Risk assessment of engineered nanomaterials and nanotechnologies - A review
K. Savolainen, H. Alenius, H. Norppa, L. Pylkkänen, T. Tuomi, G. Kasper
Toxicology, 2010, 269, 92-104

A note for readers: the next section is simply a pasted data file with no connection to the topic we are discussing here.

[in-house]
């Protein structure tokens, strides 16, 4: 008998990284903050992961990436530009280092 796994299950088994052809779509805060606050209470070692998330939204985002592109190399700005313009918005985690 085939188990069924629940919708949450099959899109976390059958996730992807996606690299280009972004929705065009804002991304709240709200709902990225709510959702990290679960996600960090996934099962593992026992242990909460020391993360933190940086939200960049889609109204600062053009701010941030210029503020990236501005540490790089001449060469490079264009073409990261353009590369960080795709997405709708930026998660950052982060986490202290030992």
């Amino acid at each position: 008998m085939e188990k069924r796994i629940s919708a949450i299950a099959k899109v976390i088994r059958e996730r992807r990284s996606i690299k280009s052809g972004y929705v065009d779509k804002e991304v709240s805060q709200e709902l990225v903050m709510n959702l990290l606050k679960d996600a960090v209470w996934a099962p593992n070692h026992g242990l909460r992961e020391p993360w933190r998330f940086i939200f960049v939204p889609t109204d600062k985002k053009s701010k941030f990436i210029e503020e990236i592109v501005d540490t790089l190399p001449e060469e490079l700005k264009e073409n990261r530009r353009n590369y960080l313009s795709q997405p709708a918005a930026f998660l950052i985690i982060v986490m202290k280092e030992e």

With the increasing utilization of engineered nanomaterials (ENM), the potential exposure of workers to ENM is likely to increase significantly. Very little is known though, of the risks posed by ENM to human health, in particular concerning those characteristics that are technologically attractive: small size, high surface to mass ratio, and surface reactivity. ENM risk assessment is hampered by a lack of exposure as well as toxicity data specific to the multitude of ENM being developed. An economical approach to this problem urgently calls for intelligent testing strategies to capture essential features of ENM, thereby allowing over-arching ENM risk assessment. The data gaps of ENM risk assessment include (1) ENM aerosol standards and agreement on ENM key metrics; (2) dependable exposure scenarios, affordable monitoring technologies, exposure data and models; and (3) biomedical data on ENM translocation and toxicity, and associated testing strategies (which must be linked to the exposure scenarios). The special features of ENM do not, however, create a need to amend the current overall approach to the risk assessment of chemicals.